A History of Hypocrisy on Sudan

Eric Reeves’ most recent posting about the history of the international community’s hypocrisy in addressing the conflict between Sudan and South Sudan gives an excellent summary. I encourage you to read the whole thing. His conclusion, however, indicates why we must address this issue now more than ever:

Certainly the leadership in Juba has taken stock of what has transpired over the past ten days, and is even now re-calibrating what it can and cannot count on from the international community… The international community will no longer have the influence it had even a month ago.

Khartoum of course is also recalibrating its military policies, and the largest conclusion the regime has drawn is that it may continue its longstanding military policy of aerial attacks on civilian and humanitarian targets in the sovereign territory of South Sudan without meaningful consequences, and that it can continue is campaigns of annihilation in South Kordofan and Blue Nile.  The regime has been persuaded, on the basis of ample evidence, that even South Sudan’s putative friends regard “sovereignty” as one thing for Khartoum and quite another for Juba.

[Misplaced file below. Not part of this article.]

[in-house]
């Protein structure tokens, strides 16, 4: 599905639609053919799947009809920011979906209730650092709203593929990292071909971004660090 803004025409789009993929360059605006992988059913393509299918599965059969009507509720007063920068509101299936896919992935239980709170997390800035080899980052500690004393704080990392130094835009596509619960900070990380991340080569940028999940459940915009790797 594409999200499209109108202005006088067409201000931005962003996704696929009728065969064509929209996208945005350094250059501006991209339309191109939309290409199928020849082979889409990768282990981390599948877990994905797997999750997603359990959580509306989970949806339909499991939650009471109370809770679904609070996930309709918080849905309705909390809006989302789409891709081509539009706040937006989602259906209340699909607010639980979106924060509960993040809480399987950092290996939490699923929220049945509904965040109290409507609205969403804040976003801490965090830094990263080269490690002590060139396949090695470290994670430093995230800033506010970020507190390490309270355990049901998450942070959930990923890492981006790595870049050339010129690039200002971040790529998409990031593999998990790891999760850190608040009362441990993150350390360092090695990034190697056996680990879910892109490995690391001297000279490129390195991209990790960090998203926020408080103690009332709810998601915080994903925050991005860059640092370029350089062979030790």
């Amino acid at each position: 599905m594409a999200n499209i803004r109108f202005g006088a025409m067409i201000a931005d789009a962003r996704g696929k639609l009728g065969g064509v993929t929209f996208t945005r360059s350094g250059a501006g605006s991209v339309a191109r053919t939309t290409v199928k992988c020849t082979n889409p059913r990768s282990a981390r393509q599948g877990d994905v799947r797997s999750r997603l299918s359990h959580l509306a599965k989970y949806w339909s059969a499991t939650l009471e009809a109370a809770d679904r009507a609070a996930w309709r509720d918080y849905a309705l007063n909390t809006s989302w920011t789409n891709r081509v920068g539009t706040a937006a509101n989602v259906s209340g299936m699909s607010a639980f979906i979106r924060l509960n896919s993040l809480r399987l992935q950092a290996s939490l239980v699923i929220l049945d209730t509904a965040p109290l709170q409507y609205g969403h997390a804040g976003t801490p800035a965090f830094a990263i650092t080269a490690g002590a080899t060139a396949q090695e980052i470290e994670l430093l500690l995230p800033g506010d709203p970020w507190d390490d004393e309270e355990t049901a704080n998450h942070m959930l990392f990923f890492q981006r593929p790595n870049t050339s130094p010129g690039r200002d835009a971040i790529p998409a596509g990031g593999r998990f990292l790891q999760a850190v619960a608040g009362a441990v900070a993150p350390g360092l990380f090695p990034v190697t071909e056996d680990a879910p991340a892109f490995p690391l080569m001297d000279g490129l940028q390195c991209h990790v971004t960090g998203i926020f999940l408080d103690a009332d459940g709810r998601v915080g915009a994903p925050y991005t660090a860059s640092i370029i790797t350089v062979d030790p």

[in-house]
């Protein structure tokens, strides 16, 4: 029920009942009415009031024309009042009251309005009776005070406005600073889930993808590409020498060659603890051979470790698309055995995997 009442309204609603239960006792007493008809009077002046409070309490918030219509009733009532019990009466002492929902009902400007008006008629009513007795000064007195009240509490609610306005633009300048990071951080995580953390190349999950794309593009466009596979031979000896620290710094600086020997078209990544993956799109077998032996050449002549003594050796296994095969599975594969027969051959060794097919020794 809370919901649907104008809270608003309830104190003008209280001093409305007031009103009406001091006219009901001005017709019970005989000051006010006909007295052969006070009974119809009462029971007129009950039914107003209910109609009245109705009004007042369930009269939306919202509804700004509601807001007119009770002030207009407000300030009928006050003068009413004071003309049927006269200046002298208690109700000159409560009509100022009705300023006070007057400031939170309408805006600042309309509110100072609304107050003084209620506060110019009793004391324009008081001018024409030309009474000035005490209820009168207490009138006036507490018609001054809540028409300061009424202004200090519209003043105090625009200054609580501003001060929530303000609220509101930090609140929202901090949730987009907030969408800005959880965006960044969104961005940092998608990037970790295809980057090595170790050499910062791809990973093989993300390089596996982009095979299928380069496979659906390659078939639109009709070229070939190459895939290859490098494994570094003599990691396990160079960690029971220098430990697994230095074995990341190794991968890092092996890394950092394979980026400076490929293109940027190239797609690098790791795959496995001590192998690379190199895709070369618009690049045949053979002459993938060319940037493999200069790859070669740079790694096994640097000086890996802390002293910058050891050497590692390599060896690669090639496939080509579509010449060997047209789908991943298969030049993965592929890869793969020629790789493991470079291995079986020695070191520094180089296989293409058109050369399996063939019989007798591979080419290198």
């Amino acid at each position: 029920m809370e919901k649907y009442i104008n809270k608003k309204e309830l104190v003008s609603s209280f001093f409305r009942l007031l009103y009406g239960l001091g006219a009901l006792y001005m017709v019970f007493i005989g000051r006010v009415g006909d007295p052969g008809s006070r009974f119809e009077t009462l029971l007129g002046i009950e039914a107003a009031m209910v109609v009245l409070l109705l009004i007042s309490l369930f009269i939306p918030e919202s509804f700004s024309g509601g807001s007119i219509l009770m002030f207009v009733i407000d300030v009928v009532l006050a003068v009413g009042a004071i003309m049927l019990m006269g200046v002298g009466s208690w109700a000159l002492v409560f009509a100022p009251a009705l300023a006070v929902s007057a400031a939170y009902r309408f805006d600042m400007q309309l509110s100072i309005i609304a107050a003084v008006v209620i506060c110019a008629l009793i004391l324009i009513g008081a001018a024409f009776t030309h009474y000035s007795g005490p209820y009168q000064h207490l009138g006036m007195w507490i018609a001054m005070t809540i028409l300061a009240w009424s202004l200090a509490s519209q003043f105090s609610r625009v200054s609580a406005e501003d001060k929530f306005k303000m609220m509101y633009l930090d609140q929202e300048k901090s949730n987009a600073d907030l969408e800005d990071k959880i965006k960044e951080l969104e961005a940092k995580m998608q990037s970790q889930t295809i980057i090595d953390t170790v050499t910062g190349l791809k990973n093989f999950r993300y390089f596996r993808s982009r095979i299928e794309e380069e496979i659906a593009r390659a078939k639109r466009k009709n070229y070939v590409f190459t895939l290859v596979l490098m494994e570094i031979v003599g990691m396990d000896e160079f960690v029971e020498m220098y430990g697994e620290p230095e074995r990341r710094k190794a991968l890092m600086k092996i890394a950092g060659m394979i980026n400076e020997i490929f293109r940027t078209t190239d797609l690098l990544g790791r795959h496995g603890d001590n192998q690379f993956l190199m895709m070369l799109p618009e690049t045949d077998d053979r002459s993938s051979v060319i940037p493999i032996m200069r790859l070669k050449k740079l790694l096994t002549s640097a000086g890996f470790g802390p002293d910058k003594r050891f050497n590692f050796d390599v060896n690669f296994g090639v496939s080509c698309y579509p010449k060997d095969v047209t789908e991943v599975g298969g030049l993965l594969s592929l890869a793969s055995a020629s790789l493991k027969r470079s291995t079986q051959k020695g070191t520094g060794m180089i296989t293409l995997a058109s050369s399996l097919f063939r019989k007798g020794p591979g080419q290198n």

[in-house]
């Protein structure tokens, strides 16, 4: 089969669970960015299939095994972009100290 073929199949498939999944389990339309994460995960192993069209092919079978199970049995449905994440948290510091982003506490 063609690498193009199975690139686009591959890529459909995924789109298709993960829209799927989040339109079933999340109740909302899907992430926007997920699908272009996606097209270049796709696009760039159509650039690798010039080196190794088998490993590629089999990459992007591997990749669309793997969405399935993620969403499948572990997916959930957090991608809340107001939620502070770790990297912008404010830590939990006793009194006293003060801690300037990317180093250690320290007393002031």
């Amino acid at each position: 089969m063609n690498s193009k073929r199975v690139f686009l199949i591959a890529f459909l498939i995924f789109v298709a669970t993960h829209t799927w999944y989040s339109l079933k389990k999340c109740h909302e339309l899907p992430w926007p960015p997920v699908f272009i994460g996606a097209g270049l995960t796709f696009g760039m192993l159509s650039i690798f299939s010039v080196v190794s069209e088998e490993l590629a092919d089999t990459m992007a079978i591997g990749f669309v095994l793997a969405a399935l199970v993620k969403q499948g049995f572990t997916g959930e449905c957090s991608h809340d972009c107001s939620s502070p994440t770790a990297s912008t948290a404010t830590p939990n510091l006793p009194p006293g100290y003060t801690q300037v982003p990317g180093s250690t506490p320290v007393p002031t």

It is hard to see a greater encouragement to war.

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